Today, Carla Castro is a strong, determined entrepreneur, but she has come a long way. About 20 years ago, she was a frightened immigrant, pregnant and dependent on a boyfriend who pressured her mercilessly for an abortion. When she refused, he withheld financial resources.
“People were not talking about all the types of domestic violence during those days,” Castro recalls. “Violence is not always physical. Psychological abuse does not leave bruises, but the trauma can be every bit as painful.”
Thankfully, Castro reached out for the support she needed, but her story is not unique. Statistics reveal that approximately 20 people per minute are physically abused by an intimate partner in the United States, amounting to over 10 million victims each year. One out of every three women have experienced some type of physical violence, and one out of four have been victims of severe physical violence. As the co-founder of Botoplace, Castro is determined to use her new business to empower the women who share her story.
Carla Castro is a survivor of domestic violence
Looking back, Castro remembers those difficult days. “I had no idea how to help myself or my child. Thanks to the legal support and counseling I received, I discovered a way out of the darkness and began to grow strong again.”
Despite her boyfriend’s demands, Castro returned to Brazil to give birth. Today, she thinks of her 21-year-old son and says, “I’ll always be grateful I didn’t let a man dictate what I did with my body and my life.”
As a young mother, her fight for women’s rights began all over again. “I couldn’t even apply for my son’s birth certificate as a single mother,” she remembers. “In Brazil, 10 years ago, only a married woman could give her father’s name to her child. It was a very male-dominated political system in those days.”
Castro began volunteering with the Brazilian-based organization Grupo Mulheres do Brazil. “We empowered survivors of domestic violence,” she remarks. “Every day, we watched these women grow stronger. The privilege of being part of that work meant everything to me.”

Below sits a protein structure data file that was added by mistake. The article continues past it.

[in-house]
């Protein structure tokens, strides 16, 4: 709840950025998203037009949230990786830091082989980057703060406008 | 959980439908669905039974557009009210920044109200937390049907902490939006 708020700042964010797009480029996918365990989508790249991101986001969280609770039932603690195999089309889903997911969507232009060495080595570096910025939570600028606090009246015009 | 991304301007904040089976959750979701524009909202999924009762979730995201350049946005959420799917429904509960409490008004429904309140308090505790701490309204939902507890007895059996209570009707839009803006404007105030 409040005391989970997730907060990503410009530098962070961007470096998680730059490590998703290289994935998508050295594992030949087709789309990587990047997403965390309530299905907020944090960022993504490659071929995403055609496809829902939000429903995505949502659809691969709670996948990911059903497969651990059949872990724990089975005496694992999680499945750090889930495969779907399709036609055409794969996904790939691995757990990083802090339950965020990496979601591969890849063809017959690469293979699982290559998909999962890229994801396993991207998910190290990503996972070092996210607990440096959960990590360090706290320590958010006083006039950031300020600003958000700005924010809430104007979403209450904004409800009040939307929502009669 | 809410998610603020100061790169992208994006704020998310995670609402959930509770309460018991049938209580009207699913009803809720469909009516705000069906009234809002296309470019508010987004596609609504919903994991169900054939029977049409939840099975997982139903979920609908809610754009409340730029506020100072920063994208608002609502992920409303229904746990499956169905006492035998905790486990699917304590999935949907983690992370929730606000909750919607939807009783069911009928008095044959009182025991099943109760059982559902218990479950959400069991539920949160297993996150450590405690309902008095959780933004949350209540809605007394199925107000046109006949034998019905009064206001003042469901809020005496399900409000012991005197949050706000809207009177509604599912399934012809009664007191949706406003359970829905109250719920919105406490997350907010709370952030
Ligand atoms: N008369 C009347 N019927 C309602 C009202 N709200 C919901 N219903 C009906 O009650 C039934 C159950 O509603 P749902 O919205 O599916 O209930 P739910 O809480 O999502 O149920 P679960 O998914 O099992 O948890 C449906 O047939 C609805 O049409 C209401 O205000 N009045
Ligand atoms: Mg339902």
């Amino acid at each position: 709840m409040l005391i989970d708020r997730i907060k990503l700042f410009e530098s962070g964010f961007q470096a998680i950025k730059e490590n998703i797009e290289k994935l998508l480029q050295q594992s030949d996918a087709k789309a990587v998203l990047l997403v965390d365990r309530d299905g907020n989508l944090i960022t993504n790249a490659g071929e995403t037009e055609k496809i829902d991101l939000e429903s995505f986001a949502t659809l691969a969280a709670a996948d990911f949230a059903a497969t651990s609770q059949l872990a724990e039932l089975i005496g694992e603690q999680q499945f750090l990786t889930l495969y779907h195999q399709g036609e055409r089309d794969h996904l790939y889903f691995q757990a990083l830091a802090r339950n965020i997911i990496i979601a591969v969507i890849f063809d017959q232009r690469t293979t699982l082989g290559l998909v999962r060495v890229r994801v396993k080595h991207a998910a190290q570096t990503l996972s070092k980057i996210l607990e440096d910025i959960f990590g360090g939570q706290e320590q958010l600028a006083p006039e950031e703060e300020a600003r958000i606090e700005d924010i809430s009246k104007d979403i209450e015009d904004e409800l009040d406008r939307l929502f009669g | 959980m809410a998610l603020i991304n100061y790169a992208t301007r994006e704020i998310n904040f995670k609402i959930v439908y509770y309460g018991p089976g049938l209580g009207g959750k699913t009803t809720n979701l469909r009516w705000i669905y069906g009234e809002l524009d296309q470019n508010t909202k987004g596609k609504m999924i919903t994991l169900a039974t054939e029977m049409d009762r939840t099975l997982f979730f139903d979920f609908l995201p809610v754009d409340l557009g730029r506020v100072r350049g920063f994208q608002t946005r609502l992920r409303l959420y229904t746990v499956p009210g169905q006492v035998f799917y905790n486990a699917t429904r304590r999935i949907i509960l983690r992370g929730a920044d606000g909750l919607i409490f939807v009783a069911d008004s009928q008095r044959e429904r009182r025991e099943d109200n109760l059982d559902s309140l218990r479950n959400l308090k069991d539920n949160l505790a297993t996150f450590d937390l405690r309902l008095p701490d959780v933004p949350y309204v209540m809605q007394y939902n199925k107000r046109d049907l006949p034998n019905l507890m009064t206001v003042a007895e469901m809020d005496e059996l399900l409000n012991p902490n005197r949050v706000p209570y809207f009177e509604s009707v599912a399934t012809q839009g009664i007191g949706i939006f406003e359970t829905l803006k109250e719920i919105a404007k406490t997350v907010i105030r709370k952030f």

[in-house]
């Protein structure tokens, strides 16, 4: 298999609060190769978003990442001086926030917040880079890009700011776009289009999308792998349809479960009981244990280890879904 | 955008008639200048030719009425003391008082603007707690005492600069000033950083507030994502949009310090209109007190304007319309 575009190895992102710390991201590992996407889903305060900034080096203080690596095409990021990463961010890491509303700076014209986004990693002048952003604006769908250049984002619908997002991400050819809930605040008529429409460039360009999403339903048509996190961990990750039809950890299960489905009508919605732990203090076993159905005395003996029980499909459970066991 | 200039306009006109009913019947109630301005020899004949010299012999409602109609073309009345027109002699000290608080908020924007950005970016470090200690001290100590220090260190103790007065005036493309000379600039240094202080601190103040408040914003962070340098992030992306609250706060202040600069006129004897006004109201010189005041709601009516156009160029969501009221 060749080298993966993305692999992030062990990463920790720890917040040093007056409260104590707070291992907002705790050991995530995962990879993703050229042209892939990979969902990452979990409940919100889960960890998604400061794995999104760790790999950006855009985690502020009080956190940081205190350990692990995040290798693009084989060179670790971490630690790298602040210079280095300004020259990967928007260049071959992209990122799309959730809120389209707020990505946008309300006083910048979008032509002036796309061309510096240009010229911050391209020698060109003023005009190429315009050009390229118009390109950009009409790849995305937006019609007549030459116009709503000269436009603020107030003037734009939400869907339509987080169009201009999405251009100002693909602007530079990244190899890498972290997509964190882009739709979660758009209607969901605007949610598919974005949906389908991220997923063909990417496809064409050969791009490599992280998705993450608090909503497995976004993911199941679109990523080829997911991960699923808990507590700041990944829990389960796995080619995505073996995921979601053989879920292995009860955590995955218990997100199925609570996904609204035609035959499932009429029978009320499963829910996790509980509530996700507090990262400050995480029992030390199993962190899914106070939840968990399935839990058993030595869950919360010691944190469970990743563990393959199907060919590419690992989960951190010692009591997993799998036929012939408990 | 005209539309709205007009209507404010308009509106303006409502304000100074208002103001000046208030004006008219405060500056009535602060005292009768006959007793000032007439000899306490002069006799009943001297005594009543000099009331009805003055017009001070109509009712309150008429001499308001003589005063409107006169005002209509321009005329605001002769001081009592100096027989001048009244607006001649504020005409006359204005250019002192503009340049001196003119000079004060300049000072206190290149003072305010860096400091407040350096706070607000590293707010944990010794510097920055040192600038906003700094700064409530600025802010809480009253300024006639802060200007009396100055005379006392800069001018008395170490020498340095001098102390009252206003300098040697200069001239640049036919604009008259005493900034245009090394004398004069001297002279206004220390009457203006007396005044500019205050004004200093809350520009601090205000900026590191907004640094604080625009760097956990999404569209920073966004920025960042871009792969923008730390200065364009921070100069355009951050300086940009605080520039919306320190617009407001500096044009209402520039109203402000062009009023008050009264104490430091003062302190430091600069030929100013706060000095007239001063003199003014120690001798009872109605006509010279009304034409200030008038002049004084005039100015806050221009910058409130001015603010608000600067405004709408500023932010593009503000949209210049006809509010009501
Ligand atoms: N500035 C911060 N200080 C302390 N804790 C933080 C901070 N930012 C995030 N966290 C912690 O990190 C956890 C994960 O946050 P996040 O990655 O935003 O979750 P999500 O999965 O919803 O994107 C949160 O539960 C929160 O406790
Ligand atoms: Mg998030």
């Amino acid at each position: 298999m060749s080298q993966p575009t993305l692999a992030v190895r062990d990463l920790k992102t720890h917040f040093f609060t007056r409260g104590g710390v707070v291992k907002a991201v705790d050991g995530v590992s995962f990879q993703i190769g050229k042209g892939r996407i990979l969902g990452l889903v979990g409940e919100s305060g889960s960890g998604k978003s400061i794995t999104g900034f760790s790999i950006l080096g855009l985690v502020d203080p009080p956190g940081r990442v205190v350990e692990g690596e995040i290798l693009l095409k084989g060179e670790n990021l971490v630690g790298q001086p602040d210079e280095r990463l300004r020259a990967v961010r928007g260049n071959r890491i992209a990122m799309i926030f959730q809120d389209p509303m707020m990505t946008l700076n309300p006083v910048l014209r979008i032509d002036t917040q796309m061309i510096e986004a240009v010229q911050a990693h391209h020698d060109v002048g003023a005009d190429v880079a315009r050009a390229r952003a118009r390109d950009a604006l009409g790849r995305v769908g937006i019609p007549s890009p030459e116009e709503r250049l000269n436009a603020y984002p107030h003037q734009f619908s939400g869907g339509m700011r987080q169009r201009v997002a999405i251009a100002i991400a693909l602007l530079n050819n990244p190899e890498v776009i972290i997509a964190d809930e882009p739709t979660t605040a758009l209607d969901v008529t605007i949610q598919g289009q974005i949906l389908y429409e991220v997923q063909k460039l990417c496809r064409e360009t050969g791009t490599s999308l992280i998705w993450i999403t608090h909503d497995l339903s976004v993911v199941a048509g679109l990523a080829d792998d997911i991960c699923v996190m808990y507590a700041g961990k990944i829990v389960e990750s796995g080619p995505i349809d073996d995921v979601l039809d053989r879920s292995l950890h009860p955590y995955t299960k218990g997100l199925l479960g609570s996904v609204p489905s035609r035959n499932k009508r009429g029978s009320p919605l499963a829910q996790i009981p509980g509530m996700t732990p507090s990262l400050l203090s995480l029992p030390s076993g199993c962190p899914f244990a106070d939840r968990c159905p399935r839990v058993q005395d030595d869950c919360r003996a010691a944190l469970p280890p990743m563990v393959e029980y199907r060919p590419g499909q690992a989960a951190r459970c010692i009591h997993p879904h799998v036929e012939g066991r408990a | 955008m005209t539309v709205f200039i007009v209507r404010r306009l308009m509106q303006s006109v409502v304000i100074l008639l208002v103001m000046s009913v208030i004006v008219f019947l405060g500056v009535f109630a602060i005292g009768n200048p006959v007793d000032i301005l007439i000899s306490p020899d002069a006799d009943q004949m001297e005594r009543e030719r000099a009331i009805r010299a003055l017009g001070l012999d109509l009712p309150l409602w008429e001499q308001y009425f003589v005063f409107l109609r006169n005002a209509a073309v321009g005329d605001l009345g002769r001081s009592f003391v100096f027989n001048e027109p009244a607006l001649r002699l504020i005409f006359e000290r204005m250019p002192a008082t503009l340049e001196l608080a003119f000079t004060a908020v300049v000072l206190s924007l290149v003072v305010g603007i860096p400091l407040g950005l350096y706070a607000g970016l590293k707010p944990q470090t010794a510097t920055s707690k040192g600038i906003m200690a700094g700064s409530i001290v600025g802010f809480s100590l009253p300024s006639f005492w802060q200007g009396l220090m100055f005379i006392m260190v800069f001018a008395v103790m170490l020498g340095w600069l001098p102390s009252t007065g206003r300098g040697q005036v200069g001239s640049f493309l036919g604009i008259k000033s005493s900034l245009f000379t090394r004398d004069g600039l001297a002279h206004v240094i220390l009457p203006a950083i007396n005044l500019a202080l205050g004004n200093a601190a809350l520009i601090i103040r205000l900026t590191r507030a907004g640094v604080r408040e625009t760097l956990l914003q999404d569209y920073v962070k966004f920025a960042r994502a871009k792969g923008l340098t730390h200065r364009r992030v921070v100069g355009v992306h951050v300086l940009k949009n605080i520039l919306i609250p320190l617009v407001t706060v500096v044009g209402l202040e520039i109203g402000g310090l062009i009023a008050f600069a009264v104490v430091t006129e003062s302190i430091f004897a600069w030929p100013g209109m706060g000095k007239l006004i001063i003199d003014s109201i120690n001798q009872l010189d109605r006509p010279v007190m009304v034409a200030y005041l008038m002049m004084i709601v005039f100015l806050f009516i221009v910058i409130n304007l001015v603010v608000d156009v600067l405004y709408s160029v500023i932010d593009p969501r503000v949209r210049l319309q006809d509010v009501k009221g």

Launching the Empower Yourself Project at Botoplace
Castro returned to the US with a decade’s experience in marketing, an innovative business plan, and a commitment to continue her work with survivors of domestic violence. In August 2022, she launched Botoplace, the first-ever walk-in, flat-rate Botox clinic in the US. “When I started this business, I knew I wanted to incorporate purpose into our work,” she says. “I have been where these women are, and now it is my turn to give back and help them with my company.”
Castro believes in the therapeutic power of Botox, and she’s not alone. While most are aware of Botox’s use in cosmetic procedures, many are unfamiliar with new research suggesting it is an effective treatment for feelings of ongoing sadness and hopelessness.
The idea that Botox injections can alleviate and reduce symptoms of depression originated in a small 2006 study. A larger study in 2012 incorporated a control group and found that Botox decreases symptoms of depression significantly within six weeks. Further studies continued to corroborate these initial findings.
Botoplace’s program for victims of domestic violence centers on empowerment. Castro believes women who take care of themselves on the outside gain strength and determination to take care of themselves on the inside. She approached her three toxin suppliers: Botox Cosmetic®, Dysport®, and Xeomin® and found each company eager to lend their support.
To kick off the Empower Yourself Project, Castro also partnered with the South Florida chapter of Grupo Mulheres do Brazil — the same organization she volunteered with while in Brazil. The nonprofit recommends women who will benefit from the support Castro offers at Botoplace and sends them for a skin-care consultation and Botox treatment.
“Most of these women come to us feeling responsible for the violence they endure,” Castro says. “Grupo Mulheres do Brazil provides legal and psychological help. I follow up by sharing my story and the importance of establishing a self-care routine. Each woman receives a screening, consultation, and treatment free of charge.”
Castro’s goal is to come alongside 10 survivors of domestic violence each month. Though the program has only been running for two months, she is profoundly moved by the experience. “These women become my friends,” she says. “Many of them return the next day to give me a hug and share how our time together impacted them. Helping these women is my purpose in life.
Botoplace’s mission is to provide: “Just Botox, but more than Botox.” The company facilitates an empowering environment focused on building self-esteem.
“You can get Botox anywhere, but our goal is to change lives,” Castro explains. “Self-esteem is power and protection. We enable survivors of domestic violence to believe in themselves through improved image and self-care.”
As a survivor of domestic violence, Castro integrates purpose into her business by investing in other survivors. “We remind these women how important they are and help them make peace with themselves. Botoplace enables survivors to take a new look at themselves and at life.”